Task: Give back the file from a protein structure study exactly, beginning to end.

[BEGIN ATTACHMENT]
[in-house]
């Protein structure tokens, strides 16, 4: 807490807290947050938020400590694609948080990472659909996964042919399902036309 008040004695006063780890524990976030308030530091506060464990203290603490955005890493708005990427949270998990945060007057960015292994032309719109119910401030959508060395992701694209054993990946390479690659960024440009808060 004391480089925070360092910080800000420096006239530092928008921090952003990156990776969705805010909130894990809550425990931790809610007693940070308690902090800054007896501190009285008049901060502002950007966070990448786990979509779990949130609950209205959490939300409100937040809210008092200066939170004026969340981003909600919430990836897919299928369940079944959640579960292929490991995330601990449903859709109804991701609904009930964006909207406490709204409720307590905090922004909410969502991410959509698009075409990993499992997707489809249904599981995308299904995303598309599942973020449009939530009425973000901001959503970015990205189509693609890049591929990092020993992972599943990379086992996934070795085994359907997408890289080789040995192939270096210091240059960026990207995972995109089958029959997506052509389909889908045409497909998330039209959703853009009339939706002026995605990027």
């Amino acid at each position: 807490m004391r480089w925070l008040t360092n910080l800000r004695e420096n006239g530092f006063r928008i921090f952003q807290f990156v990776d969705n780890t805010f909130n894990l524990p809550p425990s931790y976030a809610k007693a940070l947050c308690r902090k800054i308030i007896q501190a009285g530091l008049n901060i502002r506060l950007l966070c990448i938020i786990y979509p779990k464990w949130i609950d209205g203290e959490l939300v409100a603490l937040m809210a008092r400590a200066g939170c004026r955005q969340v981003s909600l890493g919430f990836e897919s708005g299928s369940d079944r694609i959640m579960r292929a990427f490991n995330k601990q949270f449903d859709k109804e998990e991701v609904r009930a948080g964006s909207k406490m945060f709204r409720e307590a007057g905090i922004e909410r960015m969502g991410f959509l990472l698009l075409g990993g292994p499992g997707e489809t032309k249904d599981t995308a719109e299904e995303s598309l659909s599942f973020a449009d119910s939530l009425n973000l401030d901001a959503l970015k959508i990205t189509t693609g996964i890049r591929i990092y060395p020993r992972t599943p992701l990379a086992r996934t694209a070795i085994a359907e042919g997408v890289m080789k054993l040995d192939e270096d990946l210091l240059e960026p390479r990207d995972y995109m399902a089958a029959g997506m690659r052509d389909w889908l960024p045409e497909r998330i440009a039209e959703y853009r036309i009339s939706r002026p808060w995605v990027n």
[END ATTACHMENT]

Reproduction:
[in-house]
């Protein structure tokens, strides 16, 4: 807490807290947050938020400590694609948080990472659909996964042919399902036309 008040004695006063780890524990976030308030530091506060464990203290603490955005890493708005990427949270998990945060007057960015292994032309719109119910401030959508060395992701694209054993990946390479690659960024440009808060 004391480089925070360092910080800000420096006239530092928008921090952003990156990776969705805010909130894990809550425990931790809610007693940070308690902090800054007896501190009285008049901060502002950007966070990448786990979509779990949130609950209205959490939300409100937040809210008092200066939170004026969340981003909600919430990836897919299928369940079944959640579960292929490991995330601990449903859709109804991701609904009930964006909207406490709204409720307590905090922004909410969502991410959509698009075409990993499992997707489809249904599981995308299904995303598309599942973020449009939530009425973000901001959503970015990205189509693609890049591929990092020993992972599943990379086992996934070795085994359907997408890289080789040995192939270096210091240059960026990207995972995109089958029959997506052509389909889908045409497909998330039209959703853009009339939706002026995605990027």
């Amino acid at each position: 807490m004391r480089w925070l008040t360092n910080l800000r004695e420096n006239g530092f006063r928008i921090f952003q807290f990156v990776d969705n780890t805010f909130n894990l524990p809550p425990s931790y976030a809610k007693a940070l947050c308690r902090k800054i308030i007896q501190a009285g530091l008049n901060i502002r506060l950007l966070c990448i938020i786990y979509p779990k464990w949130i609950d209205g203290e959490l939300v409100a603490l937040m809210a008092r400590a200066g939170c004026r955005q969340v981003s909600l890493g919430f990836e897919s708005g299928s369940d079944r694609i959640m579960r292929a990427f490991n995330k601990q949270f449903d859709k109804e998990e991701v609904r009930a948080g964006s909207k406490m945060f709204r409720e307590a007057g905090i922004e909410r960015m969502g991410f959509l990472l698009l075409g990993g292994p499992g997707e489809t032309k249904d599981t995308a719109e299904e995303s598309l659909s599942f973020a449009d119910s939530l009425n973000l401030d901001a959503l970015k959508i990205t189509t693609g996964i890049r591929i990092y060395p020993r992972t599943p992701l990379a086992r996934t694209a070795i085994a359907e042919g997408v890289m080789k054993l040995d192939e270096d990946l210091l240059e960026p390479r990207d995972y995109m399902a089958a029959g997506m690659r052509d389909w889908l960024p045409e497909r998330i440009a039209e959703y853009r036309i009339s939706r002026p808060w995605v990027n």